Drug used to treat breast cancer effective in prostate tumours too: Researchers

SINGAPORE: A drug routinely used to treat women suffering from ovarian and breast cancers, has shown promising results when administered to men in whom prostate cancer had spread to other organs too (metastatic cancer).

Olaparib, (brand name Lynparza) produced by Anglo-Swedish pharmaceutical major AstraZeneca, recently underwent clinical trials and was found efficacious in treating prostate cancer patients, according to initial results of the clinical trials presented at European Society for Medical Oncology (ESMO) Asia Congress 2019, under way at Singapore from November 22-24.

Prostate cancer is the sixth leading cause of cancer deaths worldwide among men with a burden of 3.6 lakh men dying annually, as per the Global Cancer registry 2018. Indian prevalence of prostate cancer is 4.5 in one lakh population. It's seen among men of the age group 50-60 years.

Olaparib, is a pharmacological inhibitor of the enzyme PARP (poly ADP Ribose polymerase or PARP) which is required for cancer cell DNA repair. In the presence of certain mutations like BRCA1 and BRCA2, Olaparib kills cancer cells.

BRCA1 and BRCA2 are human tumor suppressor genes which are responsible for repairing the damaged DNA.

The global trials of "Olaparib in Prostate Cancer: phase-3 PROfound trial" conducted between 2015-18 has now proven that the drug could be used for prostate cancer patients who faced mutations in these genes.

Dr Shaheen Sandhu, medical oncologist, University of Melbourne, who presented the study at ESMO Asia 2019 told TOI: "Olaparib which is used in treating breast and ovarian cancers, has now successfully shown benefit in men with certain metastatic prostate cancer having particular gene mutations."

Dr Anil Kukreja, Vice President, medical affairs and regulatory, AstraZeneca Pharma India Limited, said: “Olaparib is a significant milestone for women in India living with certain forms of ovarian and breast cancer, which has historically been among difficult-to-treat diseases. The positive Phase III trial results from the PROfound study now represents the potential for a new, oral targeted treatment option for specific prostate cancer patients."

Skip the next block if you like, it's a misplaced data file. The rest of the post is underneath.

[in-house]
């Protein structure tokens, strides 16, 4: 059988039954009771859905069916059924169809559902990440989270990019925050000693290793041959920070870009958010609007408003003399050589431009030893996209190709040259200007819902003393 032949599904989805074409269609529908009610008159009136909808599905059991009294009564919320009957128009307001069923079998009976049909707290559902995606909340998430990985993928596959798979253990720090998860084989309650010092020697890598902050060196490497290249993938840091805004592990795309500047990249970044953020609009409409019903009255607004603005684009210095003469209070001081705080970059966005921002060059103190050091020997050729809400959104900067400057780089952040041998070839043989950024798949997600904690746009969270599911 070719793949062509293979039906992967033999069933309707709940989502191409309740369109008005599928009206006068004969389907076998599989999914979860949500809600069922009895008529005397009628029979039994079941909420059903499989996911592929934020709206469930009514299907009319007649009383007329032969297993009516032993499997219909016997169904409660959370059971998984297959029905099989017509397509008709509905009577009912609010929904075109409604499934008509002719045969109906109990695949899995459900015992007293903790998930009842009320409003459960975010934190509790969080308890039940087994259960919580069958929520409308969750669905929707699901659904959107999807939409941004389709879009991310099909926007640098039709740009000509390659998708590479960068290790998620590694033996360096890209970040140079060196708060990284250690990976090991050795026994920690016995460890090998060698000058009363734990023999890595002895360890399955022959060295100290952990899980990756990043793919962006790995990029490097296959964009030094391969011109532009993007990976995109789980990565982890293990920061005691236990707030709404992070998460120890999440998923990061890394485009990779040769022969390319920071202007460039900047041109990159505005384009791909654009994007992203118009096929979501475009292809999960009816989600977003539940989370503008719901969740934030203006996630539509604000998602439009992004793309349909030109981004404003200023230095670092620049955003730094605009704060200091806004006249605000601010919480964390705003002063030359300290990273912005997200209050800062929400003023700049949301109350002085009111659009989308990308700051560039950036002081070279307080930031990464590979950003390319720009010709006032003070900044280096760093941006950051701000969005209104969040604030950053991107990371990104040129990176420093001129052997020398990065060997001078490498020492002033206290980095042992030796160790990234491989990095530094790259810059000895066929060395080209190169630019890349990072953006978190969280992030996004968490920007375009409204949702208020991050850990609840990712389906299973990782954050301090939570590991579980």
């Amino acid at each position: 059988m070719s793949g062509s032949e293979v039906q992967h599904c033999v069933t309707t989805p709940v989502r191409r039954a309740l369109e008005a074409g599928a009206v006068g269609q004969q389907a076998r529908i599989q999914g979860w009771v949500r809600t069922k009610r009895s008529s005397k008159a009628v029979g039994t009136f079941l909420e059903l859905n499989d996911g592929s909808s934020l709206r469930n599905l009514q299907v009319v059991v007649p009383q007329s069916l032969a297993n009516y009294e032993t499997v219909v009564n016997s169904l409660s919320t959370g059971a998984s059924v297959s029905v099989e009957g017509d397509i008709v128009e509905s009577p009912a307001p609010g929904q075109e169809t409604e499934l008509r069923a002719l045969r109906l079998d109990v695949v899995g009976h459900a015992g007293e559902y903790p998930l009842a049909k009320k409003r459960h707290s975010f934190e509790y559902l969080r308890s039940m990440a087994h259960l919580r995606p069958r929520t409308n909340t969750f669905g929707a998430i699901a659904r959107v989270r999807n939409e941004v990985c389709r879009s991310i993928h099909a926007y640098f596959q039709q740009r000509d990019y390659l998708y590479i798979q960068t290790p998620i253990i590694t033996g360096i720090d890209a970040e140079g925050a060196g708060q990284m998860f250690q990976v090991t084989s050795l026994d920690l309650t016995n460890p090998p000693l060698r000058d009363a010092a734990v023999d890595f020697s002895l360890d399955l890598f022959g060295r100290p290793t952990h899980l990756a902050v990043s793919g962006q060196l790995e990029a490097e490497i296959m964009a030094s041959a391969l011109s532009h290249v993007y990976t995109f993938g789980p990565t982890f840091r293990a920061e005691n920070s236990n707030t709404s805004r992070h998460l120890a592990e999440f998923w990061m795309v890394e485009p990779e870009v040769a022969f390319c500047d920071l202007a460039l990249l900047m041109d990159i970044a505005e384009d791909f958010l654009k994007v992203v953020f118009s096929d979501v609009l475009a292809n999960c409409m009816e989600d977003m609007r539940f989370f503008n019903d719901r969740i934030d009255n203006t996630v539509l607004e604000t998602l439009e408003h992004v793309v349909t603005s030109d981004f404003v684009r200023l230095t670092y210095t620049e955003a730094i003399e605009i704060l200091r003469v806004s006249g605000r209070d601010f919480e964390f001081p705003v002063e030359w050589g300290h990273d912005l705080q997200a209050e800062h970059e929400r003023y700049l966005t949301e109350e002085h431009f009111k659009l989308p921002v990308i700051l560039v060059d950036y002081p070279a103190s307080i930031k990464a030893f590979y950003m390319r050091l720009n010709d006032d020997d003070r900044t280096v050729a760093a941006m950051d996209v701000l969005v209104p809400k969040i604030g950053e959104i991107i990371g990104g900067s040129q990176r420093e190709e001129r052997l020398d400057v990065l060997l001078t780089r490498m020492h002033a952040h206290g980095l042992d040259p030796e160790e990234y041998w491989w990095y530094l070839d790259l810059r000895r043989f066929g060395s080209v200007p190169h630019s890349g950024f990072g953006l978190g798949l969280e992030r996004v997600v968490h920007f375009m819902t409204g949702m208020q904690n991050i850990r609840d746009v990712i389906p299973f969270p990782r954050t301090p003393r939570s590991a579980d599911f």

Immunotherapy, the road ahead in cancer treatment:

Oncologists from Asian countries who congregated at the three day international cancer congress in Singapore from November 22-24 discussed and exchanged views on innovation, technology intervention, drug development on cancer care. Immunotherapy, the novel regiment of cancer treatment used alone or in combination with chemotherapy and radiation, was the focus of many discussions.

Boosting the immune cells of the body to fight cancer cells through immunotherapy was projected as the road ahead in treating different kinds of cancers including lung, ovarian cancers.

Speaking to TOI, Dr Ravindran Kanesvaran, medical oncologist, chair of ESMO Asia- Pacific Public Policy Committee said that the immunotherapy alone may not be very effective in cancer treatment. "In combination of chemotherapy and targeted treatment, immuno therapy has been widely used. There is scope for further research," he said.


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